The subtitle for Hislop’s book is “The Papal Worship Proved to Be the Worship of Nimrod and His Wife.” Yet when I went to refer­ence works such as the Encyclopedia Britannica, The Americana, The Jewish Encyclopedia, The Catholic Encyclopedia, The Worldbook Encyclopedia – carefully reading their articles on “Nimrod” and “Semiramis” — not one said anything about Nimrod and Semiramis being husband and wife. They did not even live in the same century. Nor is there any basis for Semiramis being the mother of Tammuz. I realized these ideas were all Hislop’s inventions.

If we sought to base an argument about George Washington and his wife, we should at least start out with facts. We could show who George Washington was, that he had a wife named Martha, when they lived, and continue from there. But if no historian was certain who George Washington was, or if he even had a wife, or when they lived, this would not be a sound basis on which to prove anything. Such is the inherent weakness of Hislop’s thesis that papal worship is the worship of Nimrod and his wife.

I saw that a more direct and valid argument against errors in the Roman Catholic Church (or any other group) is the Bible itself, not ancient mythology. For ex­ample, the Bible speaks of a minister being “the husband of but one wife” and that “for­bid­ding people to marry” is a doctrine of devils (1 Tim. 3:2; 4:3). This provides a strong­er argument against priestly celibacy than trying to show that ancient priests of Semiramis castrated themselves.

While seeking to condemn the paganism of Roman Catholicism, Hislop produced his own myths. By so doing, he theorized that Nimrod, Adonis, Apollo, Attes, Baal-zebub, Bacchus, Cupid, Dagon, Hercules, Januis, Linus, Lucifer, Mars, Merodach, Mithra, Moloch, Narcissus, Oannes, Odin, Orion, Osiris, Pluto, Saturn, Teitan, Typhon, Vulcan, Wodan, and Zoroaster were all one and the same. By mixing myths, Hislop supposed that Semiramis was the wife of Nimrod and was the same as Aphrodite, Artemis, Astarte, Aurora, Bellona, Ceres, Diana, Easter, Irene, Iris, Juno, Mylitta, Proserpine, Rhea, Venus, and Vesta.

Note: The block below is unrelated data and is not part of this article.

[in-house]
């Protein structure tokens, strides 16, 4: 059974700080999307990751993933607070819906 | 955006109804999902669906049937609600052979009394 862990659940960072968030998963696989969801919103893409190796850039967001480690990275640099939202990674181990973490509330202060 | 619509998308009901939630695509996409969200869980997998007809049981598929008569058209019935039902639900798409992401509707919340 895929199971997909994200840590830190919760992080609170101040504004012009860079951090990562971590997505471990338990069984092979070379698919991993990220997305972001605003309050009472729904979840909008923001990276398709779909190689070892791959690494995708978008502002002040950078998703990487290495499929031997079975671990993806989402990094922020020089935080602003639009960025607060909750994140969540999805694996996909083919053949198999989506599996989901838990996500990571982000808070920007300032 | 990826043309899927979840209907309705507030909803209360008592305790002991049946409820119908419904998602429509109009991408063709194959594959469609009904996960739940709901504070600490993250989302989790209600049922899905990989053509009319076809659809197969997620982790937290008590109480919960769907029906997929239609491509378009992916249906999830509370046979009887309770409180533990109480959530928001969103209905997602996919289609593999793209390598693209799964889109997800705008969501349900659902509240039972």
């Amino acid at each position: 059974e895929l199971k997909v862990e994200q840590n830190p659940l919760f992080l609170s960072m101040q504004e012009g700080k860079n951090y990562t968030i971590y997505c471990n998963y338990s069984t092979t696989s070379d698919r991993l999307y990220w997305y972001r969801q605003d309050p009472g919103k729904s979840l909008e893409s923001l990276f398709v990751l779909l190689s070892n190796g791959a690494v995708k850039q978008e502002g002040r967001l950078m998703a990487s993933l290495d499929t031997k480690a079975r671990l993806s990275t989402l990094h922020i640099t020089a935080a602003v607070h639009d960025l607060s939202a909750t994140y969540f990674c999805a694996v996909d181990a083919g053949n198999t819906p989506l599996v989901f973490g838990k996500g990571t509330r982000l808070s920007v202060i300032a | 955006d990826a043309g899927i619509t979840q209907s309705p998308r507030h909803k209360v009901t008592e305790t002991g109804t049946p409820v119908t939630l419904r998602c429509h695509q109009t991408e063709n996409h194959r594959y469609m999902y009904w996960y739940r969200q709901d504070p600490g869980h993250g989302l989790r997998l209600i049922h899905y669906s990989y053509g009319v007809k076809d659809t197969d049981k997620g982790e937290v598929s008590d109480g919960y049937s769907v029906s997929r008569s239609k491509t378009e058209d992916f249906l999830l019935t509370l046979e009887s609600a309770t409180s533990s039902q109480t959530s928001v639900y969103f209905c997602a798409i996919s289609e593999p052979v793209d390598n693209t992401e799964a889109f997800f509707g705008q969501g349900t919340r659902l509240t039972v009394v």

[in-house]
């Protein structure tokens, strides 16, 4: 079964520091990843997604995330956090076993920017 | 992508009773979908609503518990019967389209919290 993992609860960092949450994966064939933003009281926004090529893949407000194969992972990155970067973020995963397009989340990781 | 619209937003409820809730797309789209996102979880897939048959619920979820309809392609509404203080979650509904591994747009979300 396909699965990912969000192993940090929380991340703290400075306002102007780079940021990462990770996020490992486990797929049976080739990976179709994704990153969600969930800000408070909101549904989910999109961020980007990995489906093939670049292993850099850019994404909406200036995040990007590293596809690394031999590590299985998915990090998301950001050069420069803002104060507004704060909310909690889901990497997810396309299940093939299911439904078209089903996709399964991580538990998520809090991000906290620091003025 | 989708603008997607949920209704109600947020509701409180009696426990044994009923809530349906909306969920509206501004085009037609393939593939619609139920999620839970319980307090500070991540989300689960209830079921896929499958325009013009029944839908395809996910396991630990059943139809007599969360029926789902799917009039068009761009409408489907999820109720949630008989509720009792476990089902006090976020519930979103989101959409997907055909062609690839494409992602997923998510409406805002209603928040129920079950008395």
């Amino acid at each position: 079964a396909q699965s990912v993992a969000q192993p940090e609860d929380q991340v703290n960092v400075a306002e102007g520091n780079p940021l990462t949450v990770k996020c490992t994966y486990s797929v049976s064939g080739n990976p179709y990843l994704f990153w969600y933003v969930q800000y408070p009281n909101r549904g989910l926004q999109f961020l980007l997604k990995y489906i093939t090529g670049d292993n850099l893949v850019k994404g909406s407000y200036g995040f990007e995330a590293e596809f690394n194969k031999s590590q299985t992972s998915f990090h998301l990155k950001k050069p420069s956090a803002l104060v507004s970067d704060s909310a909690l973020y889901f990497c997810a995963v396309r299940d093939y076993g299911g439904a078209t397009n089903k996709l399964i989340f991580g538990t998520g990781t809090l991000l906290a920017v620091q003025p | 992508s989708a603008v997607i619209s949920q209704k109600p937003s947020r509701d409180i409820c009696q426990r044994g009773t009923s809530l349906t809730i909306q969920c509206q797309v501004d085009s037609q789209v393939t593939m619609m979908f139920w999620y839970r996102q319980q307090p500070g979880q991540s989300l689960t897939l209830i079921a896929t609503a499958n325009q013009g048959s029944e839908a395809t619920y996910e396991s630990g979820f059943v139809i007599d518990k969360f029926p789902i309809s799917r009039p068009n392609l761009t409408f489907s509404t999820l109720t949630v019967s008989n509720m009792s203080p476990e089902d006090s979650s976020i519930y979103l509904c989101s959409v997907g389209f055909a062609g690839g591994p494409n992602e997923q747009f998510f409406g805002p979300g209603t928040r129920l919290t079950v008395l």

Take enough names, enough stories, and enough centuries; translate from one language to another; and a careless writer of the future might pass on all kinds of misinformation. Gerald Ford, an American president, might be confused with Henry Ford, the car manufacturer. Abraham Lincoln might end up as the inventor of the automobile, the proof being that many cars had the name “Lincoln.” The maiden name of Billy Graham’s wife is Bell. She has sometimes gone by the name Ruth Bell Graham. The inventor of the telephone was Alexander Graham Bell. By mixing up names, someone might end up saying Billy Graham was the inventor of the telephone; or that he invented Graham Crackers. In fact, the inventor of Graham Crackers was Sylvester Graham. Again, similarities could be pointed out. Both men were named Graham. Both men were ministers. But the differences make a real difference: Sylvester was a Presbyterian and Billy a Baptist, and they were from different generations.

Building on similarities while ignoring differences is an unsound practice. Atheists have long used this method in an attempt to discredit Christianity altogether, citing examples of pagans who had similar beliefs about universal floods, slain and risen saviors, virgin mothers, heavenly ascensions, holy books, and so on.